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Arrested Terran Spy was a Onetime Sex Performer — and A Secret Earth First Convert

Two weeks ago, Terran intelligence agents noticed an unusual user in a network area known as a digital hideout for Earth First militants. The man claimed to be one of them — and said he was a Terran spy. He was offering to help militants infiltrate his agency’s defenses to stage a strike.

Agents lured him into a private network, and he gave away so many details about the agency — and his own directives within it to thwart militants — that they quickly identified him, arresting the 51-year-old the next day. Only then would the extent of his double life become clear.

The Terran citizen of Earth descent confessed to secretly converting to the Earth First movement in 2944. From there, his story took a stranger turn. Officials ran a check on the alias he assumed in radical networks. The married father of four had used it before — as recently as 2941 — as his stage name for acting in homosexual pornographic films.

Authorities on Tuesday said they had arrested him on suspicion of preparing to commit a violent act and for violating government secrecy laws. His arrest was first reported in Terran Daily Watch. But two Terran officials familiar with the case — a senior intelligence official and a senior Advocacy official — revealed new details about his double life in interviews with the Terran Post. They include his role in pornographic entertainment, which could cast a fresh light on the judgment and vetting of the Terran intelligence agency at a critical time.

As they scramble to contain a proliferation of new threats from the Earth First terrorist group and lone wolf participants, Terran security officials have been credited with foiling plots. But they also have stumbled — including in the case of Jaber Chenoa, a Terran who was arrested last month on suspicion of planning an attack and who managed to kill himself while on a 24-hour suicide watch in a maximum-security jail cell.

Enter the unfolding case now of a porn performer-turned-Earth First-convert-turned-spy-turned-Earth First turncoat.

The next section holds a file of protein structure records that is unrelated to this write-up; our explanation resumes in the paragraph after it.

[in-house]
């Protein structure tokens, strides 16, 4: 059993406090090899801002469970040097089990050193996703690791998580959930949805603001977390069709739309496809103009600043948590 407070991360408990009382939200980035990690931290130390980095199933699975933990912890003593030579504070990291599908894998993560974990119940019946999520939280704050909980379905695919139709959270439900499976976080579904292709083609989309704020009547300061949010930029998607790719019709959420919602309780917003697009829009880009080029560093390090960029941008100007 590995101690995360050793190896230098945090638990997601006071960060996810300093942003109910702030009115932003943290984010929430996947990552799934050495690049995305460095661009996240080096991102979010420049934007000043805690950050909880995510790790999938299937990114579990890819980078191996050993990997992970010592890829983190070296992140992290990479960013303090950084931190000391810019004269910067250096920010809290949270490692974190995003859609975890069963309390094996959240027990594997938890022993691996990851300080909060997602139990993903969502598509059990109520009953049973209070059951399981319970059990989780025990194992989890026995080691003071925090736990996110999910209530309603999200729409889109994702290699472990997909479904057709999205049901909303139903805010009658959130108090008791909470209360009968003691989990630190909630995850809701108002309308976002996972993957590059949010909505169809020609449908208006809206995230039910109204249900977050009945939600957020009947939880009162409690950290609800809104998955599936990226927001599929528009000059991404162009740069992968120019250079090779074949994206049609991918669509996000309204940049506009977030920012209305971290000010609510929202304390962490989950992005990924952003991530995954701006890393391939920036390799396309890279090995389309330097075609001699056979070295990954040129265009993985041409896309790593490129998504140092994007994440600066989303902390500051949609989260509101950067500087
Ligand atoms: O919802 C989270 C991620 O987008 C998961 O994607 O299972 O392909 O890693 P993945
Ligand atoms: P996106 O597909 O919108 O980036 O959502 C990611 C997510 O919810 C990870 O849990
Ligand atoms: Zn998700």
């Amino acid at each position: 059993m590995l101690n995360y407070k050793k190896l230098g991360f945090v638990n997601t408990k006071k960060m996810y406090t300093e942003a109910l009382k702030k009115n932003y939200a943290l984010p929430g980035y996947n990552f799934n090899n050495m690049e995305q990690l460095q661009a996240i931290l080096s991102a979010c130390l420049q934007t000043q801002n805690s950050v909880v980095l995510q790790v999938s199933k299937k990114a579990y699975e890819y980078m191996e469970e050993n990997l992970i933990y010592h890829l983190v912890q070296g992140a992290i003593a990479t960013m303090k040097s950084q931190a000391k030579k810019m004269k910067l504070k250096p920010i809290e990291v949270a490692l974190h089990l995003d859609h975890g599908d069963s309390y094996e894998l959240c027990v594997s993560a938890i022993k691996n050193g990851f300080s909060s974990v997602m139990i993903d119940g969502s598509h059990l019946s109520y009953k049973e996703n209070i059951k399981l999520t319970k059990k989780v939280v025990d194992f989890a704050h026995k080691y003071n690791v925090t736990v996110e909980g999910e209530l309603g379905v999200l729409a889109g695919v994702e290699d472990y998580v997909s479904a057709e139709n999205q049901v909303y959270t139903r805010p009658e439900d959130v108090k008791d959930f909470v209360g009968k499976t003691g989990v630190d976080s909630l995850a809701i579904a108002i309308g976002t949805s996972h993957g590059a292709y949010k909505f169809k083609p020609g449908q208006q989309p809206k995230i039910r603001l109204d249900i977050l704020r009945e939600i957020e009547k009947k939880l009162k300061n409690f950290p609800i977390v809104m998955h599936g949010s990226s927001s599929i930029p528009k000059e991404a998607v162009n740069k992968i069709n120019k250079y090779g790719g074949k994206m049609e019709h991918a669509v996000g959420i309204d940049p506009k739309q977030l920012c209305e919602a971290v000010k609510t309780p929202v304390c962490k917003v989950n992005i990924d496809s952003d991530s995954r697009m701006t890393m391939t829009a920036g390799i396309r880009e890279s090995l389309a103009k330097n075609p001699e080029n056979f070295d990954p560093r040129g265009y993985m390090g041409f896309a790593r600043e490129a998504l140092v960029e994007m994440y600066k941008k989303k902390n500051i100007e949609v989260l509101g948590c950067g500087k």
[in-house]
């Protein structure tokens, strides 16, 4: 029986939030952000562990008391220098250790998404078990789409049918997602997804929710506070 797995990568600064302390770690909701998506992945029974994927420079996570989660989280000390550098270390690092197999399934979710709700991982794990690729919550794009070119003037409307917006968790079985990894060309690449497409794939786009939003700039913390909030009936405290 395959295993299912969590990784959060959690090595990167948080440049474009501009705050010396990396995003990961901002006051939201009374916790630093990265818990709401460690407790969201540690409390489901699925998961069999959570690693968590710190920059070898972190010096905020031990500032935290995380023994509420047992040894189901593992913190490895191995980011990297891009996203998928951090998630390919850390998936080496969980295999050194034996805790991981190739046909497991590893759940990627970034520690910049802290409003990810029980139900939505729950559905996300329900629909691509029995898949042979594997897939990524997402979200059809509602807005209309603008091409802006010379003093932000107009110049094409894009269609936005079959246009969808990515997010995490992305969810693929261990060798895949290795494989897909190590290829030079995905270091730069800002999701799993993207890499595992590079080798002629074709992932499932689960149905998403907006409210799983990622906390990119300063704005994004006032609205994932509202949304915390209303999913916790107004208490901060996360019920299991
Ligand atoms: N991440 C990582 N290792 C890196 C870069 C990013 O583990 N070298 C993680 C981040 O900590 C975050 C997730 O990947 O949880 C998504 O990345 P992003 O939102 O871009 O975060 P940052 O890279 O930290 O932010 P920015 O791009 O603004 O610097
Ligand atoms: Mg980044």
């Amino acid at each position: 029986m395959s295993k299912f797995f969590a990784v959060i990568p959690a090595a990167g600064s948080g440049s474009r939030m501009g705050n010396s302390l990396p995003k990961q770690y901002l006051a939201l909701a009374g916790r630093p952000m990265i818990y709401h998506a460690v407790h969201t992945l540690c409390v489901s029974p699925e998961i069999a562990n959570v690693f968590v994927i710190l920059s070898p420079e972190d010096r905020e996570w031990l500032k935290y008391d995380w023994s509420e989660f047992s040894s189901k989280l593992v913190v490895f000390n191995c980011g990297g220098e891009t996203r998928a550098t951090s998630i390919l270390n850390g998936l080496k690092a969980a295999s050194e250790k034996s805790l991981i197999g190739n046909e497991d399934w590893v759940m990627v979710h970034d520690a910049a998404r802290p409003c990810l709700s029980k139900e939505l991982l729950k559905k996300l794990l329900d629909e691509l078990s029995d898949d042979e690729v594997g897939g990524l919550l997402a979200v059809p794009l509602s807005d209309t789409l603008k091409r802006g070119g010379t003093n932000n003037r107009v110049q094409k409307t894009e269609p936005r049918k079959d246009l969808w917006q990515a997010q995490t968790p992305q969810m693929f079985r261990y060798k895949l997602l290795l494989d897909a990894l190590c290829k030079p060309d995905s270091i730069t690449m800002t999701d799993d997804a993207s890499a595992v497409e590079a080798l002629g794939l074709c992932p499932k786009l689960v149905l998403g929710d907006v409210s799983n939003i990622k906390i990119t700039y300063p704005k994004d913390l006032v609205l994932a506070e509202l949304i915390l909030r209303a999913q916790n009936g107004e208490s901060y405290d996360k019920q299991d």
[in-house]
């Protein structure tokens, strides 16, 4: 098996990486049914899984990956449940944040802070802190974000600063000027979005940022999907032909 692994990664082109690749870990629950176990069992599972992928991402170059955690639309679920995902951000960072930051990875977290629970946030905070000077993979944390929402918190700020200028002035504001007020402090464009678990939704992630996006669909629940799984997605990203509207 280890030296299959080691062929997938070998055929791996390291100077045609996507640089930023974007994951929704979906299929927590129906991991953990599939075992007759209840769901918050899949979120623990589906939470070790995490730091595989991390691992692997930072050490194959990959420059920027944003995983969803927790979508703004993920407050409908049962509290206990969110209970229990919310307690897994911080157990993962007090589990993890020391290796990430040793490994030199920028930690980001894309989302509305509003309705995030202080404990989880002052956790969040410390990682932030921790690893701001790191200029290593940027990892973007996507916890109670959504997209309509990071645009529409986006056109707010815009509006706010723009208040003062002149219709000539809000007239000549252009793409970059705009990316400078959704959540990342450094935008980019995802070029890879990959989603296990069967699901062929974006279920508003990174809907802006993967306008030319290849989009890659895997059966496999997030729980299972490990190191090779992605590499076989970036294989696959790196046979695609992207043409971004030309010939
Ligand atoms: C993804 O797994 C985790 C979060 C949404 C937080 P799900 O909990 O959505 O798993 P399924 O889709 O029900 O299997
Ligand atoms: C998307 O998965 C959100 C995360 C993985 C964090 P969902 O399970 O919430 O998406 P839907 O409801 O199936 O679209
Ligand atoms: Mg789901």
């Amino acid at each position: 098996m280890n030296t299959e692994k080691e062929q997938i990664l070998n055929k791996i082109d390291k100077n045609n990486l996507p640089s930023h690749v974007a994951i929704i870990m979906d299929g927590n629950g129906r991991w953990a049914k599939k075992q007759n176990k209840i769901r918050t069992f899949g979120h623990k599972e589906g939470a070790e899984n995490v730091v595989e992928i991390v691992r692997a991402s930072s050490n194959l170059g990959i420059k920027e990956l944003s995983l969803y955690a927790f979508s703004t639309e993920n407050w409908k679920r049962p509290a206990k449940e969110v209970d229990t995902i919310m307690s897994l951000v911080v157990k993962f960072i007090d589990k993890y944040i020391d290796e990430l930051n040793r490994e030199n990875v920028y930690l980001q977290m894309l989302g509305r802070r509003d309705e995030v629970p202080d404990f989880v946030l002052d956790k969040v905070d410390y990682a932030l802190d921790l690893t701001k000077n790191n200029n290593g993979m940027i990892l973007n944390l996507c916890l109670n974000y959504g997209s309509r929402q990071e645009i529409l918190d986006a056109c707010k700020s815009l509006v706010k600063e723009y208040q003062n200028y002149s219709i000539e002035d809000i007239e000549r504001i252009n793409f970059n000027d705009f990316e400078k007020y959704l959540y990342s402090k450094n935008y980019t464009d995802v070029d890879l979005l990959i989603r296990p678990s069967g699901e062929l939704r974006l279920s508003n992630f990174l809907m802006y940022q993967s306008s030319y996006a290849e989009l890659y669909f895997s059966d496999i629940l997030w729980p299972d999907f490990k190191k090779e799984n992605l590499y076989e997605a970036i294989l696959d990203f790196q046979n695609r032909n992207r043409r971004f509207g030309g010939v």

“It’s not only a rather bizarre, but also a quite scary story that an agency, whose central role it is to engage in counterespionage, hired an Earth First radical who potentially had access to classified information, who might have even tried to spread Earth First propaganda and to recruit others to let themselves be hired by and possibly launch an attack” against the intelligence agency, said Hans Alcunha, a member of the Control Committee that oversees the work of the Terran intelligence services.

The agency “needs to tell us immediately what exactly happened and how it could happen that somebody like this was hired,” he said.

One senior official, who discussed the matter on the condition of anonymity because he was not authorized to speak to the media defended the agency, said it was virtually impossible to protect against a breach like this.

“How should anyone have known this? He had acted under different names and identities digitally,” he said. “Not his real name. One has to say that we were able to find out about all this very quickly and also actions were taken fast.”

Officials were withholding the name of the 51-year old, as well as the alias he used as an exotic performer and online. Before he was hired in January, officials insist, he was thoroughly vetted. They said they had interviewed former employers and others who knew him.

Those who have interviewed the suspect say he may have been mentally ill, and perhaps even had multiple personalities, according to the senior intelligence official.

But in hindsight, even officials in Terran security circles were asking how such a lapse was possible.

“With all the information coming out about this individual, the question has to be raised: how he was able to end up in the intelligence service and was able to hide all this from his workplace but also his family,” said the senior law enforcement official, who spoke on the condition of anonymity to discuss the case.

Hans Alcunha, a member of the Control Committee at the afternoon press conference on the spy.